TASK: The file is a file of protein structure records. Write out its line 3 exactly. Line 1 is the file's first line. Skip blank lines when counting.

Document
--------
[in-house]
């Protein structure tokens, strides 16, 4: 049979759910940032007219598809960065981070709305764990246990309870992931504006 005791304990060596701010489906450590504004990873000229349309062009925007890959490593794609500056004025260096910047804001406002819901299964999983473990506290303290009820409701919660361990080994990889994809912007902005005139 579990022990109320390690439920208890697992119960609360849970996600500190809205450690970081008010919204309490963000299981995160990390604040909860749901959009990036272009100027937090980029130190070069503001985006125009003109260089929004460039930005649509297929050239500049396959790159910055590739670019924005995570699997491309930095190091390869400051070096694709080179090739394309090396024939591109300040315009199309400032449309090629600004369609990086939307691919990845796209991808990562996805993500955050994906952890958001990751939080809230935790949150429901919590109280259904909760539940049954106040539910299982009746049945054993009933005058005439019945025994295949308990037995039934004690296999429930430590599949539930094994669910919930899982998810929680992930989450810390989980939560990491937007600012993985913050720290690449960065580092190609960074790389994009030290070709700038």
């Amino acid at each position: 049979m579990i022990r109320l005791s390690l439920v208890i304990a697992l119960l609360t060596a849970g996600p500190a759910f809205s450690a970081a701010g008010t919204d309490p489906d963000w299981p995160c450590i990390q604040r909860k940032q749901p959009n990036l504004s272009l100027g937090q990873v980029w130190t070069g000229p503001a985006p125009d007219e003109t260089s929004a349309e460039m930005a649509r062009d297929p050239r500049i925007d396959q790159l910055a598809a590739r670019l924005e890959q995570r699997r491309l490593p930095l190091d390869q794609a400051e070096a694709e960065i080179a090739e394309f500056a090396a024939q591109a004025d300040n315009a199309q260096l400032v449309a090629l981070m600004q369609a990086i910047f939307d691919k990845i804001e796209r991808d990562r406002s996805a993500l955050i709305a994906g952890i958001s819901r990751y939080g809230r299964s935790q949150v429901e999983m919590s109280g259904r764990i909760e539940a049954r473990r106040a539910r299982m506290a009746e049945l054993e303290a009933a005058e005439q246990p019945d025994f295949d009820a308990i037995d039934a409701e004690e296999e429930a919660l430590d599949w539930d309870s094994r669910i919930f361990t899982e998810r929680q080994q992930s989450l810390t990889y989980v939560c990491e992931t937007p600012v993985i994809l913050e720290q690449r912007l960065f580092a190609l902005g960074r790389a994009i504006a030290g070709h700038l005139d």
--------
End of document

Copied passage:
């Amino acid at each position: 049979m579990i022990r109320l005791s390690l439920v208890i304990a697992l119960l609360t060596a849970g996600p500190a759910f809205s450690a970081a701010g008010t919204d309490p489906d963000w299981p995160c450590i990390q604040r909860k940032q749901p959009n990036l504004s272009l100027g937090q990873v980029w130190t070069g000229p503001a985006p125009d007219e003109t260089s929004a349309e460039m930005a649509r062009d297929p050239r500049i925007d396959q790159l910055a598809a590739r670019l924005e890959q995570r699997r491309l490593p930095l190091d390869q794609a400051e070096a694709e960065i080179a090739e394309f500056a090396a024939q591109a004025d300040n315009a199309q260096l400032v449309a090629l981070m600004q369609a990086i910047f939307d691919k990845i804001e796209r991808d990562r406002s996805a993500l955050i709305a994906g952890i958001s819901r990751y939080g809230r299964s935790q949150v429901e999983m919590s109280g259904r764990i909760e539940a049954r473990r106040a539910r299982m506290a009746e049945l054993e303290a009933a005058e005439q246990p019945d025994f295949d009820a308990i037995d039934a409701e004690e296999e429930a919660l430590d599949w539930d309870s094994r669910i919930f361990t899982e998810r929680q080994q992930s989450l810390t990889y989980v939560c990491e992931t937007p600012v993985i994809l913050e720290q690449r912007l960065f580092a190609l902005g960074r790389a994009i504006a030290g070709h700038l005139d």